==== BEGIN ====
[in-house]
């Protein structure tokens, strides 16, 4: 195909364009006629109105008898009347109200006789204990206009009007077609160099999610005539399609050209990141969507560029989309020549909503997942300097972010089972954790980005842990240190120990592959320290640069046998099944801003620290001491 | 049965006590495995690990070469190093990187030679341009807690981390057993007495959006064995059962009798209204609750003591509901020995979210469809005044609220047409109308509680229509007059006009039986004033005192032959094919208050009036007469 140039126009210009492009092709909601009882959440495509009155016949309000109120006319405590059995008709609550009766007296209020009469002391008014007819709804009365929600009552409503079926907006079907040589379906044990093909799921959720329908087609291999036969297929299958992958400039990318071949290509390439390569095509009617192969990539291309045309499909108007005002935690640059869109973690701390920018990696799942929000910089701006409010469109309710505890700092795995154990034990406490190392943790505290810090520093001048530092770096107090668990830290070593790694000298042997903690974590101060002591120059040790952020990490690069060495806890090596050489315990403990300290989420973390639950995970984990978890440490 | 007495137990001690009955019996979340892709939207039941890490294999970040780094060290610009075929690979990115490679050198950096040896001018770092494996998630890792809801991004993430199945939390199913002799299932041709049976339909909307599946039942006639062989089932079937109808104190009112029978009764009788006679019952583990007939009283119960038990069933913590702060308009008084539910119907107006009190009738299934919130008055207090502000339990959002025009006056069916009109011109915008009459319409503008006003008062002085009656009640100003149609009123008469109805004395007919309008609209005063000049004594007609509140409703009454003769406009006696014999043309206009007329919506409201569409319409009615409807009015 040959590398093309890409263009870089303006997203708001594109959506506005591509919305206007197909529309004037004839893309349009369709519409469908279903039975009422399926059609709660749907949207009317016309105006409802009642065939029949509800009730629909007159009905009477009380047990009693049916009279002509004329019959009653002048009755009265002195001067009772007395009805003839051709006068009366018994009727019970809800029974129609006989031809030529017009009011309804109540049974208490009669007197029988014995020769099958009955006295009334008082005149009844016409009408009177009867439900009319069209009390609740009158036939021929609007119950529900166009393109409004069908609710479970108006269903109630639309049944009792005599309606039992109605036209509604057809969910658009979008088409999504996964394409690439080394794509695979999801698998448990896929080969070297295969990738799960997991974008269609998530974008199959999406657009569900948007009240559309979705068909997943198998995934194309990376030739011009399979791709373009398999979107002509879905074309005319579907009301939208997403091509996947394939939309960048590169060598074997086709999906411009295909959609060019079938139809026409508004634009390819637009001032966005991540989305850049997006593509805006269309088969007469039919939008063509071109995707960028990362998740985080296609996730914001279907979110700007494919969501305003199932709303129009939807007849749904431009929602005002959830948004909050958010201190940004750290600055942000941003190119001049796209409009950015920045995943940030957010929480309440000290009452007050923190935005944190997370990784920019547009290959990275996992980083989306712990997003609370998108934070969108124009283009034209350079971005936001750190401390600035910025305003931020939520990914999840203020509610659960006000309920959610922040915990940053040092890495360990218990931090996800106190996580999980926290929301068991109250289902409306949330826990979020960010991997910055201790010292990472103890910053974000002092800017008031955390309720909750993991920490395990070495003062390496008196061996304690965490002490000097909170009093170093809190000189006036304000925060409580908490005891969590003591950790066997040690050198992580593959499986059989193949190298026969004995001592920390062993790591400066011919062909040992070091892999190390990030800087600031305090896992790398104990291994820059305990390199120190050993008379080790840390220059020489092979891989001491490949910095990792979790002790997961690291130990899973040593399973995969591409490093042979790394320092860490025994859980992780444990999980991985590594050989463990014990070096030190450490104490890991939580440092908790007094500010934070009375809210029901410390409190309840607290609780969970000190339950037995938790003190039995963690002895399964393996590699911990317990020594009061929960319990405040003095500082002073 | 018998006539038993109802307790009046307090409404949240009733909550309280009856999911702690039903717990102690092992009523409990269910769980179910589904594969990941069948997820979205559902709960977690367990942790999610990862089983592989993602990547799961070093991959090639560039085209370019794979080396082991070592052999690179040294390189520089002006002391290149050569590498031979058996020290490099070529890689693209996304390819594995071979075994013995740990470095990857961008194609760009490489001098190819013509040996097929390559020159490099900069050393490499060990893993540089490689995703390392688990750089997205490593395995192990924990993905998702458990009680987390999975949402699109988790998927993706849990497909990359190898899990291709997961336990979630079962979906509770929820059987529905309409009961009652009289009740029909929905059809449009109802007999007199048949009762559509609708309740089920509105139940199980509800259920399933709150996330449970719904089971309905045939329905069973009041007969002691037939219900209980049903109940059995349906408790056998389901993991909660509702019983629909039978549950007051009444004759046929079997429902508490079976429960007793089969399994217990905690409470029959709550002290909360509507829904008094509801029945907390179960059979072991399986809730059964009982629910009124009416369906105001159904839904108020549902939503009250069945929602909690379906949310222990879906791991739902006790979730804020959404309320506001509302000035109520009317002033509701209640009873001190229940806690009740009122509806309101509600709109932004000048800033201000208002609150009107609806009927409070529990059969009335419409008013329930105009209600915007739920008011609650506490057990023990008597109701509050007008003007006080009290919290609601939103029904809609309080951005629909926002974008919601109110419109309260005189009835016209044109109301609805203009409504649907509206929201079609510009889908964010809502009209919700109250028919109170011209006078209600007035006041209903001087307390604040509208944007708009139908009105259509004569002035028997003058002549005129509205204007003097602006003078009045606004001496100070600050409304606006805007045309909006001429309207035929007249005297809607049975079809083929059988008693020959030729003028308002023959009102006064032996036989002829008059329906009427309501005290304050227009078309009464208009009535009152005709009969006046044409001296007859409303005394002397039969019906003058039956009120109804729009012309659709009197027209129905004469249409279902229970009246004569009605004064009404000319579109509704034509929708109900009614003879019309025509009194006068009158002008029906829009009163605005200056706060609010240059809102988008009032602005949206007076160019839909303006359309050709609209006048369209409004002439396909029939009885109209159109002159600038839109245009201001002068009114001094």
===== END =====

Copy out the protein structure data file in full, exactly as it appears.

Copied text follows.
[in-house]
């Protein structure tokens, strides 16, 4: 195909364009006629109105008898009347109200006789204990206009009007077609160099999610005539399609050209990141969507560029989309020549909503997942300097972010089972954790980005842990240190120990592959320290640069046998099944801003620290001491 | 049965006590495995690990070469190093990187030679341009807690981390057993007495959006064995059962009798209204609750003591509901020995979210469809005044609220047409109308509680229509007059006009039986004033005192032959094919208050009036007469 140039126009210009492009092709909601009882959440495509009155016949309000109120006319405590059995008709609550009766007296209020009469002391008014007819709804009365929600009552409503079926907006079907040589379906044990093909799921959720329908087609291999036969297929299958992958400039990318071949290509390439390569095509009617192969990539291309045309499909108007005002935690640059869109973690701390920018990696799942929000910089701006409010469109309710505890700092795995154990034990406490190392943790505290810090520093001048530092770096107090668990830290070593790694000298042997903690974590101060002591120059040790952020990490690069060495806890090596050489315990403990300290989420973390639950995970984990978890440490 | 007495137990001690009955019996979340892709939207039941890490294999970040780094060290610009075929690979990115490679050198950096040896001018770092494996998630890792809801991004993430199945939390199913002799299932041709049976339909909307599946039942006639062989089932079937109808104190009112029978009764009788006679019952583990007939009283119960038990069933913590702060308009008084539910119907107006009190009738299934919130008055207090502000339990959002025009006056069916009109011109915008009459319409503008006003008062002085009656009640100003149609009123008469109805004395007919309008609209005063000049004594007609509140409703009454003769406009006696014999043309206009007329919506409201569409319409009615409807009015 040959590398093309890409263009870089303006997203708001594109959506506005591509919305206007197909529309004037004839893309349009369709519409469908279903039975009422399926059609709660749907949207009317016309105006409802009642065939029949509800009730629909007159009905009477009380047990009693049916009279002509004329019959009653002048009755009265002195001067009772007395009805003839051709006068009366018994009727019970809800029974129609006989031809030529017009009011309804109540049974208490009669007197029988014995020769099958009955006295009334008082005149009844016409009408009177009867439900009319069209009390609740009158036939021929609007119950529900166009393109409004069908609710479970108006269903109630639309049944009792005599309606039992109605036209509604057809969910658009979008088409999504996964394409690439080394794509695979999801698998448990896929080969070297295969990738799960997991974008269609998530974008199959999406657009569900948007009240559309979705068909997943198998995934194309990376030739011009399979791709373009398999979107002509879905074309005319579907009301939208997403091509996947394939939309960048590169060598074997086709999906411009295909959609060019079938139809026409508004634009390819637009001032966005991540989305850049997006593509805006269309088969007469039919939008063509071109995707960028990362998740985080296609996730914001279907979110700007494919969501305003199932709303129009939807007849749904431009929602005002959830948004909050958010201190940004750290600055942000941003190119001049796209409009950015920045995943940030957010929480309440000290009452007050923190935005944190997370990784920019547009290959990275996992980083989306712990997003609370998108934070969108124009283009034209350079971005936001750190401390600035910025305003931020939520990914999840203020509610659960006000309920959610922040915990940053040092890495360990218990931090996800106190996580999980926290929301068991109250289902409306949330826990979020960010991997910055201790010292990472103890910053974000002092800017008031955390309720909750993991920490395990070495003062390496008196061996304690965490002490000097909170009093170093809190000189006036304000925060409580908490005891969590003591950790066997040690050198992580593959499986059989193949190298026969004995001592920390062993790591400066011919062909040992070091892999190390990030800087600031305090896992790398104990291994820059305990390199120190050993008379080790840390220059020489092979891989001491490949910095990792979790002790997961690291130990899973040593399973995969591409490093042979790394320092860490025994859980992780444990999980991985590594050989463990014990070096030190450490104490890991939580440092908790007094500010934070009375809210029901410390409190309840607290609780969970000190339950037995938790003190039995963690002895399964393996590699911990317990020594009061929960319990405040003095500082002073 | 018998006539038993109802307790009046307090409404949240009733909550309280009856999911702690039903717990102690092992009523409990269910769980179910589904594969990941069948997820979205559902709960977690367990942790999610990862089983592989993602990547799961070093991959090639560039085209370019794979080396082991070592052999690179040294390189520089002006002391290149050569590498031979058996020290490099070529890689693209996304390819594995071979075994013995740990470095990857961008194609760009490489001098190819013509040996097929390559020159490099900069050393490499060990893993540089490689995703390392688990750089997205490593395995192990924990993905998702458990009680987390999975949402699109988790998927993706849990497909990359190898899990291709997961336990979630079962979906509770929820059987529905309409009961009652009289009740029909929905059809449009109802007999007199048949009762559509609708309740089920509105139940199980509800259920399933709150996330449970719904089971309905045939329905069973009041007969002691037939219900209980049903109940059995349906408790056998389901993991909660509702019983629909039978549950007051009444004759046929079997429902508490079976429960007793089969399994217990905690409470029959709550002290909360509507829904008094509801029945907390179960059979072991399986809730059964009982629910009124009416369906105001159904839904108020549902939503009250069945929602909690379906949310222990879906791991739902006790979730804020959404309320506001509302000035109520009317002033509701209640009873001190229940806690009740009122509806309101509600709109932004000048800033201000208002609150009107609806009927409070529990059969009335419409008013329930105009209600915007739920008011609650506490057990023990008597109701509050007008003007006080009290919290609601939103029904809609309080951005629909926002974008919601109110419109309260005189009835016209044109109301609805203009409504649907509206929201079609510009889908964010809502009209919700109250028919109170011209006078209600007035006041209903001087307390604040509208944007708009139908009105259509004569002035028997003058002549005129509205204007003097602006003078009045606004001496100070600050409304606006805007045309909006001429309207035929007249005297809607049975079809083929059988008693020959030729003028308002023959009102006064032996036989002829008059329906009427309501005290304050227009078309009464208009009535009152005709009969006046044409001296007859409303005394002397039969019906003058039956009120109804729009012309659709009197027209129905004469249409279902229970009246004569009605004064009404000319579109509704034509929708109900009614003879019309025509009194006068009158002008029906829009009163605005200056706060609010240059809102988008009032602005949206007076160019839909303006359309050709609209006048369209409004002439396909029939009885109209159109002159600038839109245009201001002068009114001094």